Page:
domestic violence

In ‘Work From Home Era,’ Domestic Violence Calls Get Shorter, More Frantic

Domestic violence relief organizations urge victims to not give up hope when sheltered at home

NBCUniversal, Inc.

North Texas police are noticing a disturbing trend when it comes to domestic violence.

“Family violence is one that was initially down during the ‘Stay Order.’ We’ve seen for the month an increase of about 18%.,” Dallas Police Chief Renee Hall said. “We are not naive. We understand that some of our victims are probably sheltered in place with their abusers.”

While many law enforcement agencies are seeing the surge in calls, that is not the case for many organizations that work with abuse victims.

“We actually have seen a dramatic drop from last year,” Families to Freedom founder Sarah Nejdl said. “We’re at about a 50% reduction in call volume.”

That drop in calls coupled with an increase in calls to police is concerning.

“If victims are calling the police more now. That means that things have escalated at the home more,” Nejdl said. “I hope that victims will know that agencies are working together and there are shelter spaces available.”

North Texas police are noticing a disturbing trend when it comes to domestic violence.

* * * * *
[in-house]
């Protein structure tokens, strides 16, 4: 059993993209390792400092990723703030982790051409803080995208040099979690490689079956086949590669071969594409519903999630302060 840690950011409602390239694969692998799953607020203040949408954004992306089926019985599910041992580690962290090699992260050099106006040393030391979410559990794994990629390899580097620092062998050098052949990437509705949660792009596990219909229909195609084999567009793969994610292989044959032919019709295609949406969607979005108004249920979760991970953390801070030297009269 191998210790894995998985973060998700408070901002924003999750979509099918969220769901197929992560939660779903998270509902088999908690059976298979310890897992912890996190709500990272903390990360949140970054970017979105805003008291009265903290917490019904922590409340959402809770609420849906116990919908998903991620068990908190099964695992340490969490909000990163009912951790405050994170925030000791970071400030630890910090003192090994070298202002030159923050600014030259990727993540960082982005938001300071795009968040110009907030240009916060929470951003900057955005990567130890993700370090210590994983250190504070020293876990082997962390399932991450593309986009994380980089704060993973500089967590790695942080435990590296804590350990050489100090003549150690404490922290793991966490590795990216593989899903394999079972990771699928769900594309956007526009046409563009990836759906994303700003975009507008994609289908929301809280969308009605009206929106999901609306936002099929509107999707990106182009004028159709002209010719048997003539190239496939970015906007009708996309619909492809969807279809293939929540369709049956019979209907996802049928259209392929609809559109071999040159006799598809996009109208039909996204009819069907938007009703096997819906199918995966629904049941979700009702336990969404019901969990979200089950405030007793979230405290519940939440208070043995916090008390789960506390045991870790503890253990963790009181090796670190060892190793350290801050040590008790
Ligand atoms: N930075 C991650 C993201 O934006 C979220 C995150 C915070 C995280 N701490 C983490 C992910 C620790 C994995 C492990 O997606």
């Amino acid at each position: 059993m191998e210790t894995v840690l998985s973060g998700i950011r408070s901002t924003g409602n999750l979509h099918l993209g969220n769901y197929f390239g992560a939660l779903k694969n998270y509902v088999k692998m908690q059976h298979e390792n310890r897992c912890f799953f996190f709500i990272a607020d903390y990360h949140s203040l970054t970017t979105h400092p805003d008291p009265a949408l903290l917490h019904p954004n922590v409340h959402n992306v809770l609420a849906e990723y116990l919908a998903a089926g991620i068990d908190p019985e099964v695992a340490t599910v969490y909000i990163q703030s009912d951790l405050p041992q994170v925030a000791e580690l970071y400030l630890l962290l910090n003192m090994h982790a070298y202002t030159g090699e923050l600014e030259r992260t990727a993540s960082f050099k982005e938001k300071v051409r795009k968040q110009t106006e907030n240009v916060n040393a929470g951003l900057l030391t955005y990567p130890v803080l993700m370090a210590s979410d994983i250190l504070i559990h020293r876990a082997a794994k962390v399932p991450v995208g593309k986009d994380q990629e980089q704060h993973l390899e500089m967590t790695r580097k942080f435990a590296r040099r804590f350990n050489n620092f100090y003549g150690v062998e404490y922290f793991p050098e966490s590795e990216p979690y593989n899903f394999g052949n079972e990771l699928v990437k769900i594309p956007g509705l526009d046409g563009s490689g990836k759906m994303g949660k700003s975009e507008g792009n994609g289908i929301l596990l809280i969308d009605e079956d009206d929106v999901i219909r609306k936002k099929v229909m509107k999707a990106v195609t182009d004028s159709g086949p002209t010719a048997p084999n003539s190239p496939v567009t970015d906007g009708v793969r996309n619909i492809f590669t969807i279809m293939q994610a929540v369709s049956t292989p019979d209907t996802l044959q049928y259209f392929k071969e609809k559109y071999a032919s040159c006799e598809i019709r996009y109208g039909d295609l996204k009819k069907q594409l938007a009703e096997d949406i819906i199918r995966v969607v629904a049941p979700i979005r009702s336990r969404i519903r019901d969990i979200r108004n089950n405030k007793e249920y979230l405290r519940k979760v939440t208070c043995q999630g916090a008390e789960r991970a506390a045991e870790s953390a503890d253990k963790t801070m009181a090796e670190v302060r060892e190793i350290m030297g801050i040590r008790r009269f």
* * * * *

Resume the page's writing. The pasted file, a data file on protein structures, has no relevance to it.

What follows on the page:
Families to Freedom work to help transport victims from their situation to either a shelter or to a safe family home.

“We work with about 28 different domestic violence shelters across North Texas,” Nejdl said.

There are theories about the drop in crisis line calls during the COVID-19 situation.

“I’m worried that victims have heard that shelters are full or they may think that there is no hope. I’m worried that victims feel that shelters, with communal living, are not a safe place to be because of COVID-19,” Nejdl said. “I’m worried that victims feel like they can’t leave or that they are waiting for a stimulus payment and that is keeping them in their homes or with the perpetrator.”

The calls that are coming in are often from people who are affected by working from home.

“The work at home has helped victims feel trapped. Either because the abuser is working from home or because the victim herself is mandated to work from home,”

Many organizations are seeing that calls are getting shorter and increasingly frantic.

“We’ve experienced this as well. We are getting calls from people where the situation has escalated precipitously where people are trying to get on the call and get off as quickly as possible,” Nejdl said. “We’ve had a few different callers where they were interrupted.”

Domestic violence relief organizations urge victims to not give up hope when sheltered at home and consider texting 911 for help in areas that support the function.

“There is always a way out,” Nejdl said.

The Families to Freedom hotline number is 972-885-7020.

The organization is in need of North Texas volunteers.

“After the stay-at-home orders were issued, we lost 75% of our volunteer drivers. We need more community members who are willing and able to give victims rides to shelters,” Nejdl said. “Volunteers can visit our website page to get started: https://www.familiestofreedom.org/volunteer” Volunteers must have a clean criminal background and clean driving record, and of course time to be of service to victims and survivors in need.

Contact Us